Screwdrivers come in jeweller's, stubby, small, medium, large and oh my god what are you going to do with that sizes.
Screwdrivers can be traditional one piece tools, or hold replaceable hex bits.
Screwdrivers can be manual or electrically powered. There are also push operated spiral screwdrivers such as the Yankee, but these are rarely used today.
Screwdrivers come in 90 degree cranked (bent) form for where access is difficult.
They come in pound-through form where hammering is needed. These have the metal shank continuing all the way through the handle so it can be hit directly.
When access is too tight to use a cranked or stubby driver, a short bit plus pliers sometimes works.
Extra large screwdrivers are quite useful, but attract rude comments and strange stares on site. They position the hands well away from cramped corners and abrasive walls, they allow driving without needing to get close to the workpiece, and they sometimes allow a better working position, making application of force easier. In cramped conditions they can also allow workmates to pass between you and the screws while you're working, which is a mixed blessing. They are also good when one is forced to work in an awkward position, as a bit of hand movement or wobble has little effect on screwdriver angle.
Impact drivers are a special type of screwdriver that turns when hit with a hammer. These give the ultimate in screwing and unscrewing power. The name 'Impact driver' is also used for power tools that do a similar but not identical job.
Both traditional screwdrivers and bits are available with diamond coating. They grip the screw head better, so higher force can be applied without the bit jumping out.
Electric screwdrivers are covered in their own article.
1/4" hex screwdriving bits come in short 1", medium 2" and long 6" forms.
Screwdrivers are made from either chrome vanadium steel or carbon steel.
This is the softer of the two, and the bits are liable to become damaged over time. Most screwdrivers today are chrome van.
Harder, lasts longer, and performs better. However it has its downsides.
- It rusts readily, hence its often chrome coated. Chrome is a relatively slippery coating, and not wanted for screwdriving.
- Being harder, carbon steel can eventually break rather than chew up. Harder steel is also not as tolerant of misuse, eg use as a mini prybar.
Most screwdrivers today are chrome vanadium, perhaps because minimising failures is more useful to the manufacturer than maximising performance. If you want the better performance of correctly hardened and tempered carbon steel, Draper, Tough-Tools and Stanley still sell them.
Handles come in wood, plastic or rubber. Wood and plastic handles have little to choose between them, except that plastic is available in a wider range of shapes. Rubber handles help maximise grip.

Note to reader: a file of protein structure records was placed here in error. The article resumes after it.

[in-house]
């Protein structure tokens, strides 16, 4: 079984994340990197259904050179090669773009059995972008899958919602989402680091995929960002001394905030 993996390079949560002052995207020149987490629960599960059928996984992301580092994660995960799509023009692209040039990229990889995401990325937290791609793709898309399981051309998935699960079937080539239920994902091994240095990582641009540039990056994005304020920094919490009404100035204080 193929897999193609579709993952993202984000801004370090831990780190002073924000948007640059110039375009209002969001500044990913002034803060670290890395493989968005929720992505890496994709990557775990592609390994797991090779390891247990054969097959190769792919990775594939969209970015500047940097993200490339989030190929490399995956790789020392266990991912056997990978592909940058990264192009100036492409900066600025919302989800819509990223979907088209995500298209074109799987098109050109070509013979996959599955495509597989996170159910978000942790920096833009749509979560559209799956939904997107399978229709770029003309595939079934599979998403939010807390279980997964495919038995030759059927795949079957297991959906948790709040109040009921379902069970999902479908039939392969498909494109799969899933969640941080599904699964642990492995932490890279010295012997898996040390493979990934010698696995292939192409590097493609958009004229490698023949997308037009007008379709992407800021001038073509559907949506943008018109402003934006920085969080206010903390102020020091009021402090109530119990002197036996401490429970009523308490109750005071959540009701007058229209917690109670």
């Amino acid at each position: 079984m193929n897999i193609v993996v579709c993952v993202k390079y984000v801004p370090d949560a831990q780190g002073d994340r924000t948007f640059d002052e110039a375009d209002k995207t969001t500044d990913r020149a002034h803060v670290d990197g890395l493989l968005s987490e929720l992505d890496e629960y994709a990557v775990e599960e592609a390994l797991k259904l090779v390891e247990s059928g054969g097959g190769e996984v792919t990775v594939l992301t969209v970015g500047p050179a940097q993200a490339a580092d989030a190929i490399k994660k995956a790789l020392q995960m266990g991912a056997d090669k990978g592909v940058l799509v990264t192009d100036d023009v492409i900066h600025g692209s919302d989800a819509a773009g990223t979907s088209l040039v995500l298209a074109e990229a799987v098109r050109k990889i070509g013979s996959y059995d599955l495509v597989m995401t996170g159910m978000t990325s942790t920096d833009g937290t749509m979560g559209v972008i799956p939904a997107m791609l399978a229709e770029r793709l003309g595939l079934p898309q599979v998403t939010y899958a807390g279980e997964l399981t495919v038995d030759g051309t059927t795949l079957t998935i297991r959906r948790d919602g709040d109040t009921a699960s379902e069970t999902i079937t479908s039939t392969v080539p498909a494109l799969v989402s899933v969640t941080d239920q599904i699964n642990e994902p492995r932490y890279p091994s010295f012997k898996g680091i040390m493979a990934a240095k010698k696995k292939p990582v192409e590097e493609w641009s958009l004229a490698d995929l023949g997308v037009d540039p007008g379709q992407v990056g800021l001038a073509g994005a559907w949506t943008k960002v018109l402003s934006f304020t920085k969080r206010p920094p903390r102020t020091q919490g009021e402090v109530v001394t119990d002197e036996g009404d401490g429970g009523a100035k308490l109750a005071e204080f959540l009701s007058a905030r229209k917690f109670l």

There are many handle shapes available, with large oval cabinet maker handles being one of the more comfortable.
Most significant is the size of the handle. The bigger the width, the more leverage advantage is obtained, making application of high forces easier. Switching from a small to a big handle can make a challenging screw easy.
For electrical connections high forces are not normally needed, and slender handles enable quicker spinning of the tool.
Screwdrivers intended for electrical work differ in some details from traditional drivers.
Electrical Screwdrivers with a fully sleeved shank are available. These reduce the remote risk of all the following happening at once: the wiring being live, touching the screwdriver shank during work, and being sufficiently well earthed for serious harm to occur.
Good quality drivers are tested to 10kV. Cheap imitations may be rated 1kV and not tested. Both are an improvement over bare shanks, although the safety advantage of an insulated shank is usually small.
The exception is with live working, where an insulated shank is a very good idea. Few DIYers work live though.
Traditional screwdrivers widen where the metal is flattened to make the bit, but electrical work screwdrivers don't, making them better suited to work in recessed access holes.
These are generally small with narrow plastic handles, giving poor driving force and being hard on hands. The worst ones have a soft steel bit, making them bend readily. Occasionally a tiny one can get in places others won't. Cross head types may fail to fit the screwhead.
Rarely one can be bent to get to a particularly difficultly positioned screw.
Jeweller's screwdrivers are sometimes used to adjust settings in electronic equipment. Sometimes these are ok, but often not.
Metal tools can shock the user, or affect the operation of high impedance and low level circuits, so should be used with some caution.
Metal tools also affect the tuning of rf circuitry when they're inserted, so the tuning changes again when they're removed. This makes proper adjustment of rf circuits very difficult. All-plastic tools are available for this, making the task more practical. Plastic tools are no use for screwdriving of course.
Neon screwdrivers are criticised on safety grounds and not recommended by uk.d-i-y regulars. Their use at work is illegal.